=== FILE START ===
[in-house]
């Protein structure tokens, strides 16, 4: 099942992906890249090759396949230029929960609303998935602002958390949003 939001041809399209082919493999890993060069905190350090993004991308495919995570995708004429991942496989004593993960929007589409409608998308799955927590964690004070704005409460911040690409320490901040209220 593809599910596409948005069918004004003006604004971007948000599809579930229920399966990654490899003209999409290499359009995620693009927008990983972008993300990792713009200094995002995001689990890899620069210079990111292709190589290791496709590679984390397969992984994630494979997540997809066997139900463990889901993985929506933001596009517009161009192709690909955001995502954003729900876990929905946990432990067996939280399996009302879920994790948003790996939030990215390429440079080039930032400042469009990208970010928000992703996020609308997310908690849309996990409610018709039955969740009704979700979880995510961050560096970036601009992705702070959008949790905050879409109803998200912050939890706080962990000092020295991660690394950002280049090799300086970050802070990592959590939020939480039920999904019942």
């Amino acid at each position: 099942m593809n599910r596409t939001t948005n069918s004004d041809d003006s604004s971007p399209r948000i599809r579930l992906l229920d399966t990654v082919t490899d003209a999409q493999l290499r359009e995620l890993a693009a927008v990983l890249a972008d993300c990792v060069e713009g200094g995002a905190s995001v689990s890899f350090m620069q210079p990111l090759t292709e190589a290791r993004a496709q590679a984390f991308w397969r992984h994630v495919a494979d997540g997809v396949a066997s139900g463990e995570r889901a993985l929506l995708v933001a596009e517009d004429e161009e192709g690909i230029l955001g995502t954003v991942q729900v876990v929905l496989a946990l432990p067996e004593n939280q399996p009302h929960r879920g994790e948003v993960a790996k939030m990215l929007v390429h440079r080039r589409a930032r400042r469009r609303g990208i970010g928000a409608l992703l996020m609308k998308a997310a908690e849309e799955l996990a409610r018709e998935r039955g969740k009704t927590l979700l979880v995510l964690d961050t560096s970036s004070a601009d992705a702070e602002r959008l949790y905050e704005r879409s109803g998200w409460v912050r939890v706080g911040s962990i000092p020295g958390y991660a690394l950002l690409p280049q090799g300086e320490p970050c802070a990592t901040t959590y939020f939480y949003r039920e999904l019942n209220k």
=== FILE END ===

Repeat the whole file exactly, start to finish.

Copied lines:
[in-house]
């Protein structure tokens, strides 16, 4: 099942992906890249090759396949230029929960609303998935602002958390949003 939001041809399209082919493999890993060069905190350090993004991308495919995570995708004429991942496989004593993960929007589409409608998308799955927590964690004070704005409460911040690409320490901040209220 593809599910596409948005069918004004003006604004971007948000599809579930229920399966990654490899003209999409290499359009995620693009927008990983972008993300990792713009200094995002995001689990890899620069210079990111292709190589290791496709590679984390397969992984994630494979997540997809066997139900463990889901993985929506933001596009517009161009192709690909955001995502954003729900876990929905946990432990067996939280399996009302879920994790948003790996939030990215390429440079080039930032400042469009990208970010928000992703996020609308997310908690849309996990409610018709039955969740009704979700979880995510961050560096970036601009992705702070959008949790905050879409109803998200912050939890706080962990000092020295991660690394950002280049090799300086970050802070990592959590939020939480039920999904019942």
């Amino acid at each position: 099942m593809n599910r596409t939001t948005n069918s004004d041809d003006s604004s971007p399209r948000i599809r579930l992906l229920d399966t990654v082919t490899d003209a999409q493999l290499r359009e995620l890993a693009a927008v990983l890249a972008d993300c990792v060069e713009g200094g995002a905190s995001v689990s890899f350090m620069q210079p990111l090759t292709e190589a290791r993004a496709q590679a984390f991308w397969r992984h994630v495919a494979d997540g997809v396949a066997s139900g463990e995570r889901a993985l929506l995708v933001a596009e517009d004429e161009e192709g690909i230029l955001g995502t954003v991942q729900v876990v929905l496989a946990l432990p067996e004593n939280q399996p009302h929960r879920g994790e948003v993960a790996k939030m990215l929007v390429h440079r080039r589409a930032r400042r469009r609303g990208i970010g928000a409608l992703l996020m609308k998308a997310a908690e849309e799955l996990a409610r018709e998935r039955g969740k009704t927590l979700l979880v995510l964690d961050t560096s970036s004070a601009d992705a702070e602002r959008l949790y905050e704005r879409s109803g998200w409460v912050r939890v706080g911040s962990i000092p020295g958390y991660a690394l950002l690409p280049q090799g300086e320490p970050c802070a990592t901040t959590y939020f939480y949003r039920e999904l019942n209220k």